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Grizzly Bears

A grizzly bear roams on July 6, 2011, near Beaver Lake in Yellowstone National Park.

Washington and Montana’s neighbor to the north announced a ban recently on most grizzly bear hunts.

A minister in the Canadian province of British Columbia said in mid-December that hunting bears is over, effective immediately, because most British Columbians don’t support it. The one exception is for British Columbia’s indigenous peoples, who in Canada are known as First Nations. First Nations can hunt a small number of grizzlies under treaty rights or for food, social or ceremonial purposes.

“It’s abundantly clear that the most British Columbians do not support the killing of grizzlies,” said Doug Donaldson, British Columbia’s minister of Forests, Lands, Natural Resource Operations and Rural Development, at a news conference in Victoria.

British Columbia is home to 4.6 million people and about 15,000 grizzlies. Donaldson said the provincial government received 4,180 emailed comments, 78 percent of which supported the ban.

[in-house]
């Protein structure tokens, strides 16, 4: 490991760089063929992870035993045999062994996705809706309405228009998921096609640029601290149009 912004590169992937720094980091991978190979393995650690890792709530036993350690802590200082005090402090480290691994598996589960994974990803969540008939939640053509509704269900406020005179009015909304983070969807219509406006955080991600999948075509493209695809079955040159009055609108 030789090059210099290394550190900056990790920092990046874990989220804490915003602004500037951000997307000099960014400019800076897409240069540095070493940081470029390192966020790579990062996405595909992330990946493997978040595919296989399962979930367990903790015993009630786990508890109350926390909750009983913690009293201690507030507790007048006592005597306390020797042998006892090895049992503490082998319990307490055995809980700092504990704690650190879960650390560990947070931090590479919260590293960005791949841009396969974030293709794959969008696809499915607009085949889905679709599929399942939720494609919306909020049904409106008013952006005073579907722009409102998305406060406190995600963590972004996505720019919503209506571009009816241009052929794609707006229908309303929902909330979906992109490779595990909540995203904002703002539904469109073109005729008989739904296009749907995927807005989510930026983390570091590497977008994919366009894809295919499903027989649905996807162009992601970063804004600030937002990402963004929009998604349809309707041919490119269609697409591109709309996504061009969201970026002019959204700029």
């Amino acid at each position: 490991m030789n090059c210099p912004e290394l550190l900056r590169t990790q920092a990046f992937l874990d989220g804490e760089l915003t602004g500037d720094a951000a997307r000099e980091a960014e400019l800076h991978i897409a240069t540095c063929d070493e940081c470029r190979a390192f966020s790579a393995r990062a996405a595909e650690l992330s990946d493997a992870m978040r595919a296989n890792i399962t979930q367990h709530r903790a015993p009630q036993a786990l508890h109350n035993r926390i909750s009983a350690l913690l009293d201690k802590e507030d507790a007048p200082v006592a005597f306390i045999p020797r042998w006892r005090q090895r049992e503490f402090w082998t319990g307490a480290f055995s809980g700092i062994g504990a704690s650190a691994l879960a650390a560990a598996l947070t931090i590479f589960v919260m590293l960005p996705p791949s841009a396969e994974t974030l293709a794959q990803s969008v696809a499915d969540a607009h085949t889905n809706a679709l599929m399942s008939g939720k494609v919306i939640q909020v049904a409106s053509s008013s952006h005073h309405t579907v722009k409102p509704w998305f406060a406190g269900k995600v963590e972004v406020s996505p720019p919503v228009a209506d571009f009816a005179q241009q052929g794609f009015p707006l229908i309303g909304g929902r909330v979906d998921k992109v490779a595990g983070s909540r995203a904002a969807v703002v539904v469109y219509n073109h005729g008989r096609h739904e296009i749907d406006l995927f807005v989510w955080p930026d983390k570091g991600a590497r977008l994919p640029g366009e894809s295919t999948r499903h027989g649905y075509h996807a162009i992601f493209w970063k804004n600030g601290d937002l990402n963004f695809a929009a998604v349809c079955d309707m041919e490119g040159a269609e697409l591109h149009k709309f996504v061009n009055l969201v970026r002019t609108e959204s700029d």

Previously, hunters in British Columbia harvested about 250 grizzlies annually.

In Alaska, hunters killed 1,186 brown/grizzly bears in the 2016-2017 hunting season. Grizzly bears are the same species as brown bears, although in Alaska the term “brown bear” refers to the larger bears found in coastal areas. Grizzlies are smaller and are found inland. The Alaska Department of Fish and Game estimates about 30,000 brown and grizzly bears are in Alaska.

British Columbia joins Alberta, the province to the east, in instituting a ban. Grizzly bear hunting is legal in the Yukon, although bag limits restrict hunters to one bear every three license years.

Earlier this year, British Columbia banned hunting grizzlies in the Great Bear Rainforest on the province’s northern Pacific coast.

The province also restricted the hunt to a food hunt by not allowing hunters to keep a bear’s head, paws or hide — the parts with trophy value.



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